Frontal slow wave resting EEG power is higher in individuals at Ultra High Risk for psychosis than in healthy controls but is not associated with negative symptoms or functioning.
Schizophr Res. 2019 Feb 06;:
Authors: Sollychin M, Jack BN, Polari A, Ando A, Amminger GP, Markulev C, McGorry PD, Nelson B, Whitford TJ, Yuen HP, Lavoie S
Decreased brain activity in the frontal region, as indicated by increased slow wave EEG power measured by electrodes place on the skull over this area, in association with negative symptoms has previously been shown to distinguish ultra-high risk (UHR) individuals who later transitioned to psychosis (UHR-P) from those who did not transition (UHR-NP). The aims of the current study were to: 1) replicate these results and 2) investigate whether similar association between increased frontal slow wave activity and functioning shows any value in the prediction of transition to psychosis in UHR individuals. The brain activity, recorded using EEG, of 44 UHR individuals and 38 healthy controls was included in the analyses. Symptom severity was assessed in UHR participants and functioning was measured in both groups. The power in the theta frequency band in the frontal region of UHR individuals was higher than in controls. However, there was no difference between the UHR-P and the UHR-NP groups, and no change in slow frequency power following transition to psychosis. The correlation between delta frequency power and negative symptoms previously observed was not present in our UHR cohort, and there was no association between frontal delta or theta and functioning in either group. Increased delta power was rather correlated with depressive symptoms in the UHR group. Future research will be needed to better understand when, in the course of the illness, does the slow wave activity in the frontal area becomes impaired.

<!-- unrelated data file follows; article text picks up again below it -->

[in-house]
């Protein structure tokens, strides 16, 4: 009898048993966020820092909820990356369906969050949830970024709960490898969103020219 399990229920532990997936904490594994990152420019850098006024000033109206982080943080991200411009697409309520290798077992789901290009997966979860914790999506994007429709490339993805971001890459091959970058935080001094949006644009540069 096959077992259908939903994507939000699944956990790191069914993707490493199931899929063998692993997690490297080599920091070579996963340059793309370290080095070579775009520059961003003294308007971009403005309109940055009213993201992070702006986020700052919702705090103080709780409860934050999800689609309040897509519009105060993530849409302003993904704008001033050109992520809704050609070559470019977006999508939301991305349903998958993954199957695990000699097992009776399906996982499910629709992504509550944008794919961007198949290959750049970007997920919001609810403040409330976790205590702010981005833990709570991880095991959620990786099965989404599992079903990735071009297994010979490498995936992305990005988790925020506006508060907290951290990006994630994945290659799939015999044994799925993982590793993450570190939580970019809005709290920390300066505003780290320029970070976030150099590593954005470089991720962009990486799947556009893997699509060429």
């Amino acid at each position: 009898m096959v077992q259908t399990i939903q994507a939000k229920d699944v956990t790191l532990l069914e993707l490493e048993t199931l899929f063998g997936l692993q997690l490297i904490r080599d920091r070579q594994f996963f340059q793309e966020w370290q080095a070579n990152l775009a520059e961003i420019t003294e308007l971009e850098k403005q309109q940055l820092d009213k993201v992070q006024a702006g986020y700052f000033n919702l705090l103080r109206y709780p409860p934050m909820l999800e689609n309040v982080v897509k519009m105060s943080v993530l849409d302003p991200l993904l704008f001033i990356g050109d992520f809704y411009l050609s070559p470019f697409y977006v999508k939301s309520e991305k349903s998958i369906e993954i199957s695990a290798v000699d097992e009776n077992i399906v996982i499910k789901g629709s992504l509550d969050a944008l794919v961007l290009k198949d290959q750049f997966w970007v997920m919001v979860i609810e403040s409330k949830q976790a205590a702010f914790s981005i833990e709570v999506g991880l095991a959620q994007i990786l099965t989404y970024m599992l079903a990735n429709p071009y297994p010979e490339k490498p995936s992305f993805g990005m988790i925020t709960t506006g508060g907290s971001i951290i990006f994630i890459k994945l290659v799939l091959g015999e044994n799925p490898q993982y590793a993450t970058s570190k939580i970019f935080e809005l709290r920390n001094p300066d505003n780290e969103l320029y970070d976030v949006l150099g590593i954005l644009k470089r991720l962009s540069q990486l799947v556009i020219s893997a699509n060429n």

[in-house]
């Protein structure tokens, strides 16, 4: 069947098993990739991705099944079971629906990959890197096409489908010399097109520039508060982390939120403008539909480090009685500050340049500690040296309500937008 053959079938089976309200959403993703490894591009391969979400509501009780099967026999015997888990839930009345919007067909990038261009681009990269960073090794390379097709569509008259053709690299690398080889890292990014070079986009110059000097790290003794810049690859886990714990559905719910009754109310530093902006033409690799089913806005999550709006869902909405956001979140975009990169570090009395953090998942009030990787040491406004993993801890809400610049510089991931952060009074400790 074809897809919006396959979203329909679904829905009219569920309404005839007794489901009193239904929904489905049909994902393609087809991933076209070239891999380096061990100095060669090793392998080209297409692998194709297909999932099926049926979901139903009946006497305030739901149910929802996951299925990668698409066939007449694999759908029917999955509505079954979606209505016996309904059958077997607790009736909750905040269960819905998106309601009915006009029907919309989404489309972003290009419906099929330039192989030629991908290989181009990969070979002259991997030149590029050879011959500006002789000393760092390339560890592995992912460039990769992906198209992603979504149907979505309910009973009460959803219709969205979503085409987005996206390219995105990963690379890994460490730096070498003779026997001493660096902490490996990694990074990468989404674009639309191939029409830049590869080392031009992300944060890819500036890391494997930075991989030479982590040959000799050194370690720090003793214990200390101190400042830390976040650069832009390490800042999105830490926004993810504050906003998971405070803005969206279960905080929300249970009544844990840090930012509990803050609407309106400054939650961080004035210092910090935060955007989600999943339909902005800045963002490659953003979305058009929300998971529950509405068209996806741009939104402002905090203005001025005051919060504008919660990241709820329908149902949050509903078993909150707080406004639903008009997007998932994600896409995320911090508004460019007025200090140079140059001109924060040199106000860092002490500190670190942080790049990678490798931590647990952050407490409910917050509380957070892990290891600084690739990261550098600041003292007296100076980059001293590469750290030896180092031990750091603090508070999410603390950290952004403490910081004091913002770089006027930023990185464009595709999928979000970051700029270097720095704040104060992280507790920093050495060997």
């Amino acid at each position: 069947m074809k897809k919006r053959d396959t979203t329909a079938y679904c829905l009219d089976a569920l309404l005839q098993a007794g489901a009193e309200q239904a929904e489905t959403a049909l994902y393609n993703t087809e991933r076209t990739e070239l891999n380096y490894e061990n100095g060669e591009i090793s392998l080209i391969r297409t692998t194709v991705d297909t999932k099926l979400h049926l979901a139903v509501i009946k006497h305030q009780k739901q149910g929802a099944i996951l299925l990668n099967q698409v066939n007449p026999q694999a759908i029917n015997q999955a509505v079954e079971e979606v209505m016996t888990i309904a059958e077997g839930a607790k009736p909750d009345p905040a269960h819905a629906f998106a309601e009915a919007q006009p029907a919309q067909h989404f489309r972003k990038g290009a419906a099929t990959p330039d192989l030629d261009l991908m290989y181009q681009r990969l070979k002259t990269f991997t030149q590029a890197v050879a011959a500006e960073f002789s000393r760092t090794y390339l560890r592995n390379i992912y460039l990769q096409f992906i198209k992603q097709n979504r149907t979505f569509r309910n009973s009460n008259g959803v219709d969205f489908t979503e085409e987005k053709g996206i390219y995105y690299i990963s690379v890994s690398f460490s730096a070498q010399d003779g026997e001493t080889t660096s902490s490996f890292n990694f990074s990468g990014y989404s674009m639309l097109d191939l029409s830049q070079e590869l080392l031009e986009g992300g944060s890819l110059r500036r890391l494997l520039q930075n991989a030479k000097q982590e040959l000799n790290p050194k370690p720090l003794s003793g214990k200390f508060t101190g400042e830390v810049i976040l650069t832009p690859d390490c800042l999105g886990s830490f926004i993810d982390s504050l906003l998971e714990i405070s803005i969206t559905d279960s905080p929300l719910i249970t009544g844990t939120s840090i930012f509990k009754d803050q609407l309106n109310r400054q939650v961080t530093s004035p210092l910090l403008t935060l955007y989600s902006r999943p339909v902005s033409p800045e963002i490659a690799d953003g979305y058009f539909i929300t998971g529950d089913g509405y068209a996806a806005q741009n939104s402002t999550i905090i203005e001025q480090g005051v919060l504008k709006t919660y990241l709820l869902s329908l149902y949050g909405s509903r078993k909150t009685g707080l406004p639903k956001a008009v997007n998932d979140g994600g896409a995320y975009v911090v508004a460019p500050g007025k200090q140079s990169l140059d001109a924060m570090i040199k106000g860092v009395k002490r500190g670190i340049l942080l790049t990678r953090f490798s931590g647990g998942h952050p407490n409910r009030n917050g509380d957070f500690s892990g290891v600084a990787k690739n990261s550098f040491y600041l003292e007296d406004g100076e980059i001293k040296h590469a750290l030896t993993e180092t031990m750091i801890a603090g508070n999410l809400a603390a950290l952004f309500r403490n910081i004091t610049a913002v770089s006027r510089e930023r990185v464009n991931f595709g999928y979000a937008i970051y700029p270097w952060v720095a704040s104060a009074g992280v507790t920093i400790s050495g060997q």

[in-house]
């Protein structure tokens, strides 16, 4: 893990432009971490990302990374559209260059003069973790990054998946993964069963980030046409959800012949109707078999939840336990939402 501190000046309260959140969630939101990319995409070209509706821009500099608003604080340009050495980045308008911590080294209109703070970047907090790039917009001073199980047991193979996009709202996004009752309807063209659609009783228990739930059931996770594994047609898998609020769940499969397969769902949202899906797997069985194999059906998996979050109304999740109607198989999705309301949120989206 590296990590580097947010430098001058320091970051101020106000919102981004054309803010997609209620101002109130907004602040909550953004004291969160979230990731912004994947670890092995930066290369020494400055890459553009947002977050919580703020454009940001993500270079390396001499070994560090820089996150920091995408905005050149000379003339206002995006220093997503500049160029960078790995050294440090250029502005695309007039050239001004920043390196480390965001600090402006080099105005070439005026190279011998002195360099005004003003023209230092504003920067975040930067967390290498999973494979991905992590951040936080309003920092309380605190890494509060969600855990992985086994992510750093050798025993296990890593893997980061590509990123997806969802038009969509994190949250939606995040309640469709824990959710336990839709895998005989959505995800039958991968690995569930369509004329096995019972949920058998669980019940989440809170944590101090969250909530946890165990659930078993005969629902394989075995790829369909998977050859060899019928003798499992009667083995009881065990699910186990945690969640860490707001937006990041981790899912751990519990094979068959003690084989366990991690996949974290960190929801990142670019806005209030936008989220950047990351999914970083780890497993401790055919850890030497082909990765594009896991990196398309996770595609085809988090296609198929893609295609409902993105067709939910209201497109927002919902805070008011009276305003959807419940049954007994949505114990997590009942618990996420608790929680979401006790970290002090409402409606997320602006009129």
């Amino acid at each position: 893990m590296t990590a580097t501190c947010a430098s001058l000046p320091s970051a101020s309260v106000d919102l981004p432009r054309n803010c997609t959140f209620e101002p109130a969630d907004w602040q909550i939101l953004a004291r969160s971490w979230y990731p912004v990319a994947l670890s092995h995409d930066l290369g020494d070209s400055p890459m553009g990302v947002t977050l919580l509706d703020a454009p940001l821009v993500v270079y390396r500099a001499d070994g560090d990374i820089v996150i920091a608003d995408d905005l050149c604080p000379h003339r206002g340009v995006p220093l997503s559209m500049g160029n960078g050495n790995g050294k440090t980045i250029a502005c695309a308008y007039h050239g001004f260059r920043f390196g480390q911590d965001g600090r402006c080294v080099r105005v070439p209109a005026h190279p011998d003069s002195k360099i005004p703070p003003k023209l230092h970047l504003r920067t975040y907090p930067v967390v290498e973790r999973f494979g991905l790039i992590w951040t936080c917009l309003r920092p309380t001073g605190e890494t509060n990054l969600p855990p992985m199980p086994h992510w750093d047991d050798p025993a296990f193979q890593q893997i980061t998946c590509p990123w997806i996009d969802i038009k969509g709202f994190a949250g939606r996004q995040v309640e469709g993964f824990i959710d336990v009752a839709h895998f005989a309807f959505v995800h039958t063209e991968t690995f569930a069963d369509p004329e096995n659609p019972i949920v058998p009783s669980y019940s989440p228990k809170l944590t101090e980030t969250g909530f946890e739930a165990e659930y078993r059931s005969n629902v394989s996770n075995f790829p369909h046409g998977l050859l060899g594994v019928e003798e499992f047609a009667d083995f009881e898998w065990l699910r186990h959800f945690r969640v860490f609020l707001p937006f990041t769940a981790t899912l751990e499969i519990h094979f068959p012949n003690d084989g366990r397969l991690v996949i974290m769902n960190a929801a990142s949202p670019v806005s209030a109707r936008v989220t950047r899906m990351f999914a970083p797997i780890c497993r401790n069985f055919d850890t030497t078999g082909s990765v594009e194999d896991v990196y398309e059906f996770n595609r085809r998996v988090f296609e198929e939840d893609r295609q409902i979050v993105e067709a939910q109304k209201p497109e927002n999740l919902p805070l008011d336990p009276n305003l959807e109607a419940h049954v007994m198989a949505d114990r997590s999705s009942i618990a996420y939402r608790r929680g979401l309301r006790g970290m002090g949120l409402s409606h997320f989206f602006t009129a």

PMID: 30738699 [PubMed – as supplied by publisher]